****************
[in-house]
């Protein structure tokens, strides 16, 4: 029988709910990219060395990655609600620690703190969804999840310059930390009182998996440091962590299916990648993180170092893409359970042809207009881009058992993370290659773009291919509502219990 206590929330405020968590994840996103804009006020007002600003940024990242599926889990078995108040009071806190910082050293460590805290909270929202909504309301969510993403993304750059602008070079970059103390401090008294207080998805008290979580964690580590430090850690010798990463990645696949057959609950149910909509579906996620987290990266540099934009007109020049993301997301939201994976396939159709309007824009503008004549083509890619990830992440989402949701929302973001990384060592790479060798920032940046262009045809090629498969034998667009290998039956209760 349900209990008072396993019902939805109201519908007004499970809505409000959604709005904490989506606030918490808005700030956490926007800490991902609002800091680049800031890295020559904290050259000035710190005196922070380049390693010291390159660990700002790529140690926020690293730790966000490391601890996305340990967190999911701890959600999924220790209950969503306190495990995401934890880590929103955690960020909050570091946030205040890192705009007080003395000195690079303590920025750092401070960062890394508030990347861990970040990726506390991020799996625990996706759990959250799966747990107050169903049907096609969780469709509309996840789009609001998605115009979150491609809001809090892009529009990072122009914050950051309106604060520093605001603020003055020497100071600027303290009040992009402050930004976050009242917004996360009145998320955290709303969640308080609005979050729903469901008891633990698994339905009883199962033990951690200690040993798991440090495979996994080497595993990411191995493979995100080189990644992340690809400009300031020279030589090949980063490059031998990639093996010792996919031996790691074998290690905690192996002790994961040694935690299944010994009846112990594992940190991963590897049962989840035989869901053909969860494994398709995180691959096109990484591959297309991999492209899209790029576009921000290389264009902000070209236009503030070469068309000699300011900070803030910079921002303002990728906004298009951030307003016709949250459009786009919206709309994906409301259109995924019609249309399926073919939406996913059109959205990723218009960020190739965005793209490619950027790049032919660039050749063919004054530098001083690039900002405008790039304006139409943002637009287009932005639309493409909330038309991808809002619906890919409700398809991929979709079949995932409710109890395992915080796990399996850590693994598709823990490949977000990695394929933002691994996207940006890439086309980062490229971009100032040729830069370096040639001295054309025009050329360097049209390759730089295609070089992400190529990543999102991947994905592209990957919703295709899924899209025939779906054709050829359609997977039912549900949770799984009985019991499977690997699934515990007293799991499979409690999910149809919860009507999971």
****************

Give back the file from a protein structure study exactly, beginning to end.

[in-house]
């Protein structure tokens, strides 16, 4: 029988709910990219060395990655609600620690703190969804999840310059930390009182998996440091962590299916990648993180170092893409359970042809207009881009058992993370290659773009291919509502219990 206590929330405020968590994840996103804009006020007002600003940024990242599926889990078995108040009071806190910082050293460590805290909270929202909504309301969510993403993304750059602008070079970059103390401090008294207080998805008290979580964690580590430090850690010798990463990645696949057959609950149910909509579906996620987290990266540099934009007109020049993301997301939201994976396939159709309007824009503008004549083509890619990830992440989402949701929302973001990384060592790479060798920032940046262009045809090629498969034998667009290998039956209760 349900209990008072396993019902939805109201519908007004499970809505409000959604709005904490989506606030918490808005700030956490926007800490991902609002800091680049800031890295020559904290050259000035710190005196922070380049390693010291390159660990700002790529140690926020690293730790966000490391601890996305340990967190999911701890959600999924220790209950969503306190495990995401934890880590929103955690960020909050570091946030205040890192705009007080003395000195690079303590920025750092401070960062890394508030990347861990970040990726506390991020799996625990996706759990959250799966747990107050169903049907096609969780469709509309996840789009609001998605115009979150491609809001809090892009529009990072122009914050950051309106604060520093605001603020003055020497100071600027303290009040992009402050930004976050009242917004996360009145998320955290709303969640308080609005979050729903469901008891633990698994339905009883199962033990951690200690040993798991440090495979996994080497595993990411191995493979995100080189990644992340690809400009300031020279030589090949980063490059031998990639093996010792996919031996790691074998290690905690192996002790994961040694935690299944010994009846112990594992940190991963590897049962989840035989869901053909969860494994398709995180691959096109990484591959297309991999492209899209790029576009921000290389264009902000070209236009503030070469068309000699300011900070803030910079921002303002990728906004298009951030307003016709949250459009786009919206709309994906409301259109995924019609249309399926073919939406996913059109959205990723218009960020190739965005793209490619950027790049032919660039050749063919004054530098001083690039900002405008790039304006139409943002637009287009932005639309493409909330038309991808809002619906890919409700398809991929979709079949995932409710109890395992915080796990399996850590693994598709823990490949977000990695394929933002691994996207940006890439086309980062490229971009100032040729830069370096040639001295054309025009050329360097049209390759730089295609070089992400190529990543999102991947994905592209990957919703295709899924899209025939779906054709050829359609997977039912549900949770799984009985019991499977690997699934515990007293799991499979409690999910149809919860009507999971």